What in the name of fuck are Worship Metal doing reviewing Kansas? They’re hardly metal. They’re hardly current. However, they are pioneers and their contribution to rock (and in turn, heavy metal) cannot be underestimated. So, when we were offered the chance to check out their first album of new material in 16 years we thought what the hell; “Carry On My Wayward Son” and “Dust In The Wind” are stone cold classics after all!
Fortunately, our blind faith in these stalwarts has been vindicated. Supremely confident, this modern AOR classic in the making pretty much has everything you’d expect from these ageless legends. The Prelude Implicit is whimsical, experimental, melodic to the extreme and still they find time for some hard-hitting riffs(!); check out the opening to “Rhythm Of The Spirit” if proof is required that Kansas can still riff up a storm in 2016.
At once achingly beautiful, while still finding room to up the heaviness factor at various intervals throughout, it’s Kansas’ ever ingenious use of David Ragsdale’s prowess on the violin that lingers longest in the memory. Adding so much to each and every song, the tracks on The Prelude Implicit remain such a unique proposition primarily due to his input and he is a real string to their bow (so to speak). That’s right, violins! Again, hardly metal but Kansas’ unique juxtaposition of guitar and violin strings increasingly entrances as the album progresses. After all, My Dying Bride must have gotten their influence from somewhere!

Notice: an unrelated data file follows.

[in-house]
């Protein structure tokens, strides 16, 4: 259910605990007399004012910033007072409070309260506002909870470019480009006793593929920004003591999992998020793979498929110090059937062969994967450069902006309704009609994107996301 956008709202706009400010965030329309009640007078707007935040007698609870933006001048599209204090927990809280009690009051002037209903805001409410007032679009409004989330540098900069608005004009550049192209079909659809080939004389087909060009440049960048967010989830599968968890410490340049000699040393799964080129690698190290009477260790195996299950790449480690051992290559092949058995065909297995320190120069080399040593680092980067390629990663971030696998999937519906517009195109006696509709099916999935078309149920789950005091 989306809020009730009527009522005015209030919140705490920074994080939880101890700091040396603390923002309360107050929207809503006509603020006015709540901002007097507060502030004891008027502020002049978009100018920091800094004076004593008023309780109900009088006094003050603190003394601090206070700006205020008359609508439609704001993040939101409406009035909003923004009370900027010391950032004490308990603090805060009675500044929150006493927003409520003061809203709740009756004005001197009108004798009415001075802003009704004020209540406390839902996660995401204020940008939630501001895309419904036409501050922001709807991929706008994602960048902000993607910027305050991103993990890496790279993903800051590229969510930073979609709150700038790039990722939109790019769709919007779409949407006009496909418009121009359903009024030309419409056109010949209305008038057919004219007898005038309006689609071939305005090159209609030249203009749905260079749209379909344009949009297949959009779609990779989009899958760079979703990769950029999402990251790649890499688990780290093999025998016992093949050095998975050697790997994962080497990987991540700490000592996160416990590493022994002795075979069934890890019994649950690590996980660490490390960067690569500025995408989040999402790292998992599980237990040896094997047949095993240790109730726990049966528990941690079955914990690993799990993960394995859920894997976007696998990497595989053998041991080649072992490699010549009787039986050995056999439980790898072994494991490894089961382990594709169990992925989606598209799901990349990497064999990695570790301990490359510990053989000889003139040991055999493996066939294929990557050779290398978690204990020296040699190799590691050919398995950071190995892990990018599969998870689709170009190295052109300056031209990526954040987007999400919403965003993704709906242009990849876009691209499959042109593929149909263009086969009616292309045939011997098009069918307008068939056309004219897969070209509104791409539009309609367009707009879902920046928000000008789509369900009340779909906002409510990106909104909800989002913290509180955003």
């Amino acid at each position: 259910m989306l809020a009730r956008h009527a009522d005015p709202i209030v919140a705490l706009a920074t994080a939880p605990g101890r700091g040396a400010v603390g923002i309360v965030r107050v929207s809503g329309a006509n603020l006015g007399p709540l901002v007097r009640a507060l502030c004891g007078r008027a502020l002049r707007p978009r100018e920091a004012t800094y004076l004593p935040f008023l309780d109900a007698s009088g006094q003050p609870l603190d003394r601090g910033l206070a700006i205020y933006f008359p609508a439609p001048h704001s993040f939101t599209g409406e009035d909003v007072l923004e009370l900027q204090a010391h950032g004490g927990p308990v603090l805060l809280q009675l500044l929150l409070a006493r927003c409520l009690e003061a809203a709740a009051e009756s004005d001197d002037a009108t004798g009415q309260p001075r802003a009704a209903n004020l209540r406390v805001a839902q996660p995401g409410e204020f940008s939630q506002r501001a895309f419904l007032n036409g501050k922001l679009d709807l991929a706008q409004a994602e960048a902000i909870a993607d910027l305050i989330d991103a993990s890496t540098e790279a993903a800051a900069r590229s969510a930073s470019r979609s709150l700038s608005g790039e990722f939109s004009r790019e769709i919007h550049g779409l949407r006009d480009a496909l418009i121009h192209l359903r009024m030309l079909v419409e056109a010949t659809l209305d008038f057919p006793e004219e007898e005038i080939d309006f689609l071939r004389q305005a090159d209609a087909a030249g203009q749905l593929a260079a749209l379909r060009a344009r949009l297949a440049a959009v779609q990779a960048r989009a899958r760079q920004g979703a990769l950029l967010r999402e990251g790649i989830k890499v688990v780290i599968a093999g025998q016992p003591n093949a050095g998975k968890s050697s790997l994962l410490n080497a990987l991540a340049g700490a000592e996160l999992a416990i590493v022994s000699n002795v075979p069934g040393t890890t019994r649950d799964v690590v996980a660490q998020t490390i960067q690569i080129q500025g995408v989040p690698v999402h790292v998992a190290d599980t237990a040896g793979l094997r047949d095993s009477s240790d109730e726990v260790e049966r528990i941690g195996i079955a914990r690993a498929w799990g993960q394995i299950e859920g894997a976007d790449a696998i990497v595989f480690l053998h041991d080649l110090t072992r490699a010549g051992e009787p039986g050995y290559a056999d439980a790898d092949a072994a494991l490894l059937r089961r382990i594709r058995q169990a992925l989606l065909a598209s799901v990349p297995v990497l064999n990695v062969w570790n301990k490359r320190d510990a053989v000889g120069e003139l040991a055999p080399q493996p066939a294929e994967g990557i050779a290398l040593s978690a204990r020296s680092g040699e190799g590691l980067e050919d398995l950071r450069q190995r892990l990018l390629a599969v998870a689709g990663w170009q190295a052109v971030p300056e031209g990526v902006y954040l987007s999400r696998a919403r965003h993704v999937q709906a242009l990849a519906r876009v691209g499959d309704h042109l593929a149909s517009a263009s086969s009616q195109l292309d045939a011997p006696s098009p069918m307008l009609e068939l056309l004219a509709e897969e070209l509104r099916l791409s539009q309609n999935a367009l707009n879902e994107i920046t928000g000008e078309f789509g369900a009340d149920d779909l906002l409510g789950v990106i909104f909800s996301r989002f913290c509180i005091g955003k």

Admittedly, this is the first Kansas album without the recognisable pipes of founding member, lead vocalist and keyboardist Steve Walsh – who retired from the band in 2014 – but Ronnie Platt has seamlessly been drafted in, an immaculate voice adding layers to Kansas’ already expansive sound. Long time fans may bemoan the shift in line-up but as outsiders to the world of Kansas, we found no gripe with Platt’s performance and he felt right at home.
Considering we are primarily a metal website, we’d be remiss not to mention the saccharine levels on The Prelude Implicit reach ‘remove-your-own-teeth’ stage at times – particularly on opener “With This Heart” – but there is a satisfying crunch to the guitars when the boys do let fly.
In the end, virtuoso performances and endlessly inventive and varied songwriting has resulted in an immaculate presentation of prog in 2016. Surprised? We sure were! 8/10